To calculate the CRR you need to subtract CA from CE. Then divide that number by CS. Multiply the figure by 100 to convert it into a percentage.
At the beginning of the measurement period, you had 100 client accounts (CS). During the determined period, you gained 10 more client accounts (CA). Your client accounts totaled 90 at the end of the given period (CE).
The calculation to determine your CRR would therefore be:
(CE – CA) ÷ CS: (90-10) ÷ 100 = 0.8
X 100 to convert it into a %
0.8 x 100 = 80% CRR
Ways To Improve Your Customer Retention Rate:
- Keep your promises to customers and don’t make promises you cannot fulfill
- Anticipate the needs of your customers and address issues before they arise
- Set and evaluate key performance indicators to monitor the performance of your employees
- Interact with your customers on social media or through email to build relationships and inspire loyalty
- Get feedback from customers and actively address their concerns
2. Customer Churn Rate (CCR)
Customer churn rate, or CCR, refers to the ratio of customers you gain and lose soon thereafter. Where the customer retention rate represents customers retained over a period, the churn rate indicates the customer loss. A high CCR indicates a high percentage of customers lost, displaying lower customer loyalty.
Customer Churn Rate Formula
Customer churn rate is your retention rate (calculated in the previous example) subtracted from 100 percent. You can also calculate it by dividing the number of customers lost by the number of customers at the start of that period. Multiply the value by 100 to get a percentage.
If we look at the previous example the CRR was 80%.
100% – CRR = CCR therefore,
100% – (80%) = 20% CCR
3. Customer Lifetime Value (CLV)
Customer lifetime value is one of the most valuable metrics to measure. It aims to determine how much your customers spend during their customer lifecycles. When customers are loyal, they spend more, displaying a greater lifetime value.
To calculate customer lifetime value, multiply the amount an average customer spends per year by the average customer lifespan. This provides a value for how much revenue on average you could expect from every customer lifecycle.
4. Repeat Customer Rate
Your repeat customer rate is the percentage of customers that have made more than one purchase. This information should be easily trackable on e-commerce stores. To calculate the repeat customer rate, divide the number of customers who have made multiple purchases over a given time by the number of total customers for the same period. Multiply by 100 to get a percentage.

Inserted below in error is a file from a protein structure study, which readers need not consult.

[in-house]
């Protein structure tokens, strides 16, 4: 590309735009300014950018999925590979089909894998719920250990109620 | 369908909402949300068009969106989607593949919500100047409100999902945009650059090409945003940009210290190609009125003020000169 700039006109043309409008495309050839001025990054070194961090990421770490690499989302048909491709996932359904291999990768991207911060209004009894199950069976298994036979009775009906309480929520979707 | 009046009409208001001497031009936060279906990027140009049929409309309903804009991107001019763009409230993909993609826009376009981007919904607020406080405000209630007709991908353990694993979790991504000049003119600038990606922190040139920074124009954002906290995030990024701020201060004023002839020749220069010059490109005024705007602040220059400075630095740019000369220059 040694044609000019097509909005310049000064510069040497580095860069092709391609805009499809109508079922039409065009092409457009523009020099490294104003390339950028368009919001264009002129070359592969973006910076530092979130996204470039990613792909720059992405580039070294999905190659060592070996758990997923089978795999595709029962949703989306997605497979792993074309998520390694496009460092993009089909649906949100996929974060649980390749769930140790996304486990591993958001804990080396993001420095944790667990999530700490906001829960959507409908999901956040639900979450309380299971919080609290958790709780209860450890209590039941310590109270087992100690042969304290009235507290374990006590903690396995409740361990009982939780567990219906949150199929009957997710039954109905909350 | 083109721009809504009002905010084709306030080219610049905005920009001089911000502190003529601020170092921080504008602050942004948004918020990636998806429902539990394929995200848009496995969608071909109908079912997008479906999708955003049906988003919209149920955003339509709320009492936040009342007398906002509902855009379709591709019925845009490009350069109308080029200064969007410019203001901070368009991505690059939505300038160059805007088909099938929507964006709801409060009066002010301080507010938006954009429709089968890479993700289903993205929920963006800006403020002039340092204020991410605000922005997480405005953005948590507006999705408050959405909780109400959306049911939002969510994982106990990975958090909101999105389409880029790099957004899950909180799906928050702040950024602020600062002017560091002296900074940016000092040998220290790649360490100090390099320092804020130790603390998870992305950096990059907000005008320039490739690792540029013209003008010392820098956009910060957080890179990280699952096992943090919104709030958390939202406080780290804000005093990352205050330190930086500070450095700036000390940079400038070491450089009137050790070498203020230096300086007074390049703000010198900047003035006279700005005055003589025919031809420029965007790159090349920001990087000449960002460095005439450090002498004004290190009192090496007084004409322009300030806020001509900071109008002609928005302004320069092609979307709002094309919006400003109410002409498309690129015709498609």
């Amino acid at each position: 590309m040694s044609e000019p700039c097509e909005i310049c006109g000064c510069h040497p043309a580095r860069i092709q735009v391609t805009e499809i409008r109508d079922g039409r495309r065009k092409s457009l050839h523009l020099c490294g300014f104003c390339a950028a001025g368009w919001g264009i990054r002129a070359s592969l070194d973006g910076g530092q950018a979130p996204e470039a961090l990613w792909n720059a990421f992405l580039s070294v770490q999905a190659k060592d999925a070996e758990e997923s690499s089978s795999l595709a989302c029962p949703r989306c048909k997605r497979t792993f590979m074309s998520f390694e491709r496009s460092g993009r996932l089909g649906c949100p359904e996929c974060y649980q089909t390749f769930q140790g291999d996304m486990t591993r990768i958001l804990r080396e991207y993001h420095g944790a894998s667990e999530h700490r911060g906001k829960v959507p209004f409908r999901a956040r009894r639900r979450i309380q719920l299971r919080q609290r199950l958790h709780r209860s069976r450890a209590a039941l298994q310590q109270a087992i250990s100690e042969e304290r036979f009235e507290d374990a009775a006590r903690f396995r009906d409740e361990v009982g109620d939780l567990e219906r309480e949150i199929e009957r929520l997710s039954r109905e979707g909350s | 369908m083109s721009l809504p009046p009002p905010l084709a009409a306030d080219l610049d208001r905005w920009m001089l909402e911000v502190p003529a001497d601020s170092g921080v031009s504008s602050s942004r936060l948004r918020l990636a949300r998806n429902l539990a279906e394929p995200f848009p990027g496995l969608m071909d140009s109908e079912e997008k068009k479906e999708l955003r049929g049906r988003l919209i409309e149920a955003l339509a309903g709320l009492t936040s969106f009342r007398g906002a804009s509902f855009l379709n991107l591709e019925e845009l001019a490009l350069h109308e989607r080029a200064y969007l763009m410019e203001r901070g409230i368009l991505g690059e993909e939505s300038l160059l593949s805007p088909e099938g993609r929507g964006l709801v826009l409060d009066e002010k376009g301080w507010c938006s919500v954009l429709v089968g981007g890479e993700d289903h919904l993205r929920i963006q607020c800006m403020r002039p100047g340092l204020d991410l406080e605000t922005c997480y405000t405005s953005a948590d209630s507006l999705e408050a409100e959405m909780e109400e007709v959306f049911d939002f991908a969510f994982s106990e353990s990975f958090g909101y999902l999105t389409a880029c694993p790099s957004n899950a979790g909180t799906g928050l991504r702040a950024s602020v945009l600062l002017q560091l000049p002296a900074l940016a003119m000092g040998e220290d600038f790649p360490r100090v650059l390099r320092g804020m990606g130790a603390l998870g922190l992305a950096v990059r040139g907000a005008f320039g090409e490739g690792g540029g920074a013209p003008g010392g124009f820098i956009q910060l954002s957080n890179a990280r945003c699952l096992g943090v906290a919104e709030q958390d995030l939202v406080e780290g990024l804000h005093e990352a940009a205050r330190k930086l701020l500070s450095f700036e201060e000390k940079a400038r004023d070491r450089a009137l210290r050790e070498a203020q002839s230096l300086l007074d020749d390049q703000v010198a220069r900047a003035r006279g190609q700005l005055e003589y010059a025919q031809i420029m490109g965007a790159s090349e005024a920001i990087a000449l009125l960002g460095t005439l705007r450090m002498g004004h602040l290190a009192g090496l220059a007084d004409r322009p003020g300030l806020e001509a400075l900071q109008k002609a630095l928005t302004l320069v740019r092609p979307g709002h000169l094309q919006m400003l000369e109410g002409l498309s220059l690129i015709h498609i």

Repeat purchases don’t always equate to loyalty but it does increase the chance of a customer becoming loyal to your brand if you retain their interest.
5. Loyalty Program Retention Metrics
Customer loyalty rewards programs aim to retain customers by giving them an incentive to make additional purchases. If your loyalty program is not performing well, consider it an indication of low customer loyalty.
Redemption rate: This determines what percentage of loyalty program participants are using the rewards earned through the program. Divide the number of rewards redeemed by the number issued to calculate the redemption rate.
Active engagement rate: You can also determine the active engagement rate to determine the percentage of your total customers engaging in the loyalty program. Divide the number of customers who use your loyalty program by your total number of customers.
While this isn’t an exhaustive list of retention metrics and some of the metrics may not be relevant to your business these customer retention measurements will give you a good indication of customer loyalty and where to start making improvements.
Customer retention measurement involves evaluating the extent to which a business is retaining or losing customers. This can be done by measuring:
- Customer Retention Rate (CRR)
- Customer Churn Rate (CCR)
- Customer Lifetime Value (CLV)
- Repeat Customer Rate
- Loyalty Program Retention Metrics
Use these metrics to identify the areas where you are losing customers and develop strategies to improve your customer service in ways that will boost customer loyalty.
CustomersFirst Academy offers comprehensive customer service training designed to help you grow your skills and advance your career.
To keep learning and developing your knowledge of customer service, we highly recommend the additional resources below:
5 Key Areas of Customer Service You Need to Master
Business Strategy Guide to Customer Intimacy
A Step-By-Step Checklist for Client Onboarding
How to Build an Award-Winning Support Team from Scratch